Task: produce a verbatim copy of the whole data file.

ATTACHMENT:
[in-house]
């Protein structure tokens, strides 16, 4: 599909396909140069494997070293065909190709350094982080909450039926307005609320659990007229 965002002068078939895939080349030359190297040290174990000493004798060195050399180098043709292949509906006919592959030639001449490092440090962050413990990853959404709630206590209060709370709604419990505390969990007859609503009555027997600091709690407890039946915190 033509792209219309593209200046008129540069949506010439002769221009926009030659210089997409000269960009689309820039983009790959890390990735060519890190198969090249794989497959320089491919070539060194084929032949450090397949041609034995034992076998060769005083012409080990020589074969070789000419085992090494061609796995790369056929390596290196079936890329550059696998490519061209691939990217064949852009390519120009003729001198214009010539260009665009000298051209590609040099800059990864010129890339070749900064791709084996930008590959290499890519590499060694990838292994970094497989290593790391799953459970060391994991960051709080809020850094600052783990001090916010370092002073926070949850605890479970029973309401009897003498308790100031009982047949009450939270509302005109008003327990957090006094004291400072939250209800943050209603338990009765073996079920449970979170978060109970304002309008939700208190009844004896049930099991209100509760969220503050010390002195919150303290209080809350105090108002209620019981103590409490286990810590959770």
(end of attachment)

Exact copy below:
[in-house]
């Protein structure tokens, strides 16, 4: 599909396909140069494997070293065909190709350094982080909450039926307005609320659990007229 965002002068078939895939080349030359190297040290174990000493004798060195050399180098043709292949509906006919592959030639001449490092440090962050413990990853959404709630206590209060709370709604419990505390969990007859609503009555027997600091709690407890039946915190 033509792209219309593209200046008129540069949506010439002769221009926009030659210089997409000269960009689309820039983009790959890390990735060519890190198969090249794989497959320089491919070539060194084929032949450090397949041609034995034992076998060769005083012409080990020589074969070789000419085992090494061609796995790369056929390596290196079936890329550059696998490519061209691939990217064949852009390519120009003729001198214009010539260009665009000298051209590609040099800059990864010129890339070749900064791709084996930008590959290499890519590499060694990838292994970094497989290593790391799953459970060391994991960051709080809020850094600052783990001090916010370092002073926070949850605890479970029973309401009897003498308790100031009982047949009450939270509302005109008003327990957090006094004291400072939250209800943050209603338990009765073996079920449970979170978060109970304002309008939700208190009844004896049930099991209100509760969220503050010390002195919150303290209080809350105090108002209620019981103590409490286990810590959770």